Before we get started, let me remind you that this presentation contains forward-looking information. Actual results may differ materially. The risks, uncertainties and other factors that could influence actual results are described on Slide 2 and 3 in the press release and in the MD&A filed with the Canadian and U.S. securities regulators. Please read carefully, as these assumptions could change throughout the year. All dollars quoted in the presentation are Canadian, unless otherwise stated. This presentation also contains non-GAAP measures. Please read Slide 4.Finally, when we do go to Q&A, in the interest of time and in fairness to your peers, I'd ask you to limit your questions to two. If we have time, we will allow requeueing, and the time permitting, we'll circle back. Here then is our President and CEO, Fred Green. Frederic Green Good morning, and thanks for joining us. This quarter, CP reported adjusted earnings per share of $1.12, a 51% increase over Q4 of last year, and our operating ratio improved by 360 basis points. The higher-than-projected volumes to the West Coast and the early November cold tested the capabilities of CP and the entire supply chain in Q4. Overall, we posted some solid results, with operating metrics in line with 2009 on a much busier network. As importantly, we continue to take steps targeted at delivering sustainable improvements in productivity and asset velocity. Before turning it over to the team, let me take a few minutes to reflect on 2010 and our progress. For the year, adjusted EPS came in at $3.87, up 54%; and our full year operating ratio came in at 77.6%, a 410 basis point improvement. In many ways, 2010 was as extraordinary as 2009, with volatility and limited market transparency creating a very difficult environment for resource planning, service execution and efficiency.
We went from a market expecting moderate recovery to full year growth of almost 17% in terms of revenue ton-miles. From a Canadian grain production forecast that shifted from a 15% reduction in acres planted to Vancouver export volumes that were 13% above the five-year average for the new crop year, and from declines in port traffic of more than 10% last year to Vancouver volumes that suggest 2010 record years for coal, grain and containers. And while we're managing demand surges, we successfully recovered from the largest mainline outage in CP memory, with significant washouts in Southern Alberta just as the demand was taking another step up.Last January, I spoke to some key objectives that included staying nimble and adjusting quickly to volume shifts, whether they were up or down. We delivered on this objective, having unexpected double-digit growth, albeit with some impact to our service metrics. Improving the consistency of our service offering is a key objective for 2011. The hard-fought productivity improvements we achieved in 2009 were not only sustained but in fact improved with average yard dwell, fuel efficiency, car velocity, train productivity, all better on a much busier network. For the fifth consecutive years, CP was the safest railroad in North America for train accidents, with a remarkable 10% improvement. Personal safety also improved 16%. We spoke about growth in pricing for value, and we delivered with positive price in excess of inflation. Growth in new energy markets and the new long-term agreement with Teck that sets the stage for volume growth over the next decade. Finally, we focused on the balance sheet to ensure we have the financial flexibility to exercise strategies at the time of our choosing. Our pension prepayments and debt efforts now allow us to move forward more aggressively with plans to pursue our service and productivity initiatives, and our recently announced capital plan speaks directly to that confidence.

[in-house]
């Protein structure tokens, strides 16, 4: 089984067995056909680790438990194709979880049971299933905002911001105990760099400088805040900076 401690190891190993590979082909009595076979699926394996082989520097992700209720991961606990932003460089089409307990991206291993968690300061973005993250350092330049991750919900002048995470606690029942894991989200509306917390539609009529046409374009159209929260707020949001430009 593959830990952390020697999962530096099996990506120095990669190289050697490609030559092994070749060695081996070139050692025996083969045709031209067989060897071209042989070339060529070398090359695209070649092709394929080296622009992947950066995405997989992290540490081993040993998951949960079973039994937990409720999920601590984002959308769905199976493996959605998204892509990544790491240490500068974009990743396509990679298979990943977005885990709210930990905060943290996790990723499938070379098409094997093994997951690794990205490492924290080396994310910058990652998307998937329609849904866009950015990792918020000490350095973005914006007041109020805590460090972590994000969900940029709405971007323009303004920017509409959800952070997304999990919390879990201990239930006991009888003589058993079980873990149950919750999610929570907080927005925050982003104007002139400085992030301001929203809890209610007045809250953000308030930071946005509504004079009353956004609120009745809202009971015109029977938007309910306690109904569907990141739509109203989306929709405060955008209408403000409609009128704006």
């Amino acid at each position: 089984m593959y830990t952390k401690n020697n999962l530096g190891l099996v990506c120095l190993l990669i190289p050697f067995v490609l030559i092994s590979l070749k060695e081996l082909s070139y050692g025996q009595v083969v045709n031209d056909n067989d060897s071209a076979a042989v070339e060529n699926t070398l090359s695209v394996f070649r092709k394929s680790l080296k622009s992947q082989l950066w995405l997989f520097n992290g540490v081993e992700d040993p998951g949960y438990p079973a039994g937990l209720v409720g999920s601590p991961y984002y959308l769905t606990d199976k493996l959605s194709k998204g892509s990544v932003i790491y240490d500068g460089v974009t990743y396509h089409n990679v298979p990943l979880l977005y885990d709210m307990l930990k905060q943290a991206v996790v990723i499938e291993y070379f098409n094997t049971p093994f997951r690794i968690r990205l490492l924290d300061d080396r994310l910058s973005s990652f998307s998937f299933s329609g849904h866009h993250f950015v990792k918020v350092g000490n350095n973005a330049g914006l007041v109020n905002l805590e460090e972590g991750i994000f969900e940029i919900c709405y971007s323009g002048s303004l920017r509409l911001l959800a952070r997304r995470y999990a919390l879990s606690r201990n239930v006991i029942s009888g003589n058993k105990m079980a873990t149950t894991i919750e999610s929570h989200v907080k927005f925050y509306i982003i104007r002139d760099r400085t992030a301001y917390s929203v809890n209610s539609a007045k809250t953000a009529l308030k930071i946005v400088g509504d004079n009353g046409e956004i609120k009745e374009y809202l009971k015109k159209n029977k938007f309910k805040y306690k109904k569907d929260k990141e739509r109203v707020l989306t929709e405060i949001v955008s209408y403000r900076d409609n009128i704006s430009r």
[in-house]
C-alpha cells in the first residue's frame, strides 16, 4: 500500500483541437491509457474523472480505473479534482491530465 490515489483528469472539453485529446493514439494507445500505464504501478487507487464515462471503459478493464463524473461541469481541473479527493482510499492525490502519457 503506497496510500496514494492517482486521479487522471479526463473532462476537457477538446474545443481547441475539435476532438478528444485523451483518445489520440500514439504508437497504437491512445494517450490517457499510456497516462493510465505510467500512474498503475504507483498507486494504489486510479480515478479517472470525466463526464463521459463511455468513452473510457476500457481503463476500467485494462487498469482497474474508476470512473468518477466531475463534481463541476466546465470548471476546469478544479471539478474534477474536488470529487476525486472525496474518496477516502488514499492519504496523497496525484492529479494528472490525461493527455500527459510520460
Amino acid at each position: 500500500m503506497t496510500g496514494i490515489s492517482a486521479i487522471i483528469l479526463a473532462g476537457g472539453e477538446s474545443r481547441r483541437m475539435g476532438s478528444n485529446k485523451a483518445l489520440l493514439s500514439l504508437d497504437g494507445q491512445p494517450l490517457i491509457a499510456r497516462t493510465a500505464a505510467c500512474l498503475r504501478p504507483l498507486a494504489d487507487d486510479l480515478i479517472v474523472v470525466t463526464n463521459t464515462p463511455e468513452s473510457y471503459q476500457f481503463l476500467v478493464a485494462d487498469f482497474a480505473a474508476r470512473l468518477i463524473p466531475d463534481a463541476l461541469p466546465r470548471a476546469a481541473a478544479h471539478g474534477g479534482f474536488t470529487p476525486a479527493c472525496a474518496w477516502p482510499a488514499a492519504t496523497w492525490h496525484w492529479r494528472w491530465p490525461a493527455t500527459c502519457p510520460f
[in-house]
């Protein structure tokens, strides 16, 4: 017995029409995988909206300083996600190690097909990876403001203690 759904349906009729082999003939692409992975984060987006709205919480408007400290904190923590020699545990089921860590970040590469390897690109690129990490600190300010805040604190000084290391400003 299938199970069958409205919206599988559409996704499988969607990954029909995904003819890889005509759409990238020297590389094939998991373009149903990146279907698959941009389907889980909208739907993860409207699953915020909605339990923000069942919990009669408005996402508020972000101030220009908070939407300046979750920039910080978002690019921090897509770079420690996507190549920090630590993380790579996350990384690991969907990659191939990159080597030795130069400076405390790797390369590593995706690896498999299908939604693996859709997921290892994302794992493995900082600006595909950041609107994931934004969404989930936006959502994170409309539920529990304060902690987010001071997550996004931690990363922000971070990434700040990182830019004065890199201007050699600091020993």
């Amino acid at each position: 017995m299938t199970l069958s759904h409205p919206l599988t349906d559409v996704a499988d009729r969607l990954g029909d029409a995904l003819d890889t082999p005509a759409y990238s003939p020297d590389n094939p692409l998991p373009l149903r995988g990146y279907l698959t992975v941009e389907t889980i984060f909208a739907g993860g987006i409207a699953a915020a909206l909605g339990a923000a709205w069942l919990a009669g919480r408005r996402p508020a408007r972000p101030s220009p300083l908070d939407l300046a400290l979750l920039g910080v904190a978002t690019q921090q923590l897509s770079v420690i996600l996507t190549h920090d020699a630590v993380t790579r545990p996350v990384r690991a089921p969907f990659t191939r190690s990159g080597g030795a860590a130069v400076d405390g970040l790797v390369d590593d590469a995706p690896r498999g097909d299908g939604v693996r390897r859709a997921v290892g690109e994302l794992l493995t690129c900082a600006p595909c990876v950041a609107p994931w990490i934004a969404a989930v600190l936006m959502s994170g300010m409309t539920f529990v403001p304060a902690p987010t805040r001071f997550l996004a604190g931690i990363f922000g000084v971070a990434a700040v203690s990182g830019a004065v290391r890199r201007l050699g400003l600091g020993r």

I'll turn it over to Kathryn, Ed and Jane to provide the details on the fourth quarter and our current thoughts on 2011. Then I'll come back and wrap up. Over to you, Kathryn.Kathryn McQuade Thank you, Fred, and good morning, everyone. 2010 was a strong year for CP. We made solid progress in strengthening the balance sheet, took meaningful steps in our structural cost reductions and ran a more efficient Railroad. In Q4, we sustained productivity and efficiency, moving 9% more carload volume and improved our operating ratio 360 basis points compared to Q4 last year. So let's get into the numbers and begin with our GAAP, non-GAAP conciliation to adjusted earnings. For the quarter, reported earnings per share were $1.09. When you exclude FX on long-term debt and other specified items, our adjusted earnings per share were $1.12. We had similar adjustments in 2009 and a large one-time loss from an early lease termination with our short line, offset by a tax rate gain, which decreased earnings per share by $0.13. For the full year 2010 reported and adjusted earnings per share were essentially the same at $3.85 and $3.87, respectively. We had larger adjustments in 2009, decreasing adjusted earnings by $0.79 from $3.30 to $2.51. The remainder of my presentation will speak to adjusted earnings for comparison purposes. And in 2011, you should no longer see the need for this reconciliation. Turning to Slide 9 and the FX adjusted column on the right side. Total revenues were up 15% due to higher volume, fuel surcharge revenues and price. Jane will give you the details on our freight revenues. Adjusted operating expense increased 10%, and operating income was up 37%. Our operating ratio improved by 360 basis points to 77%. Read the rest of this transcript for free on seekingalpha.com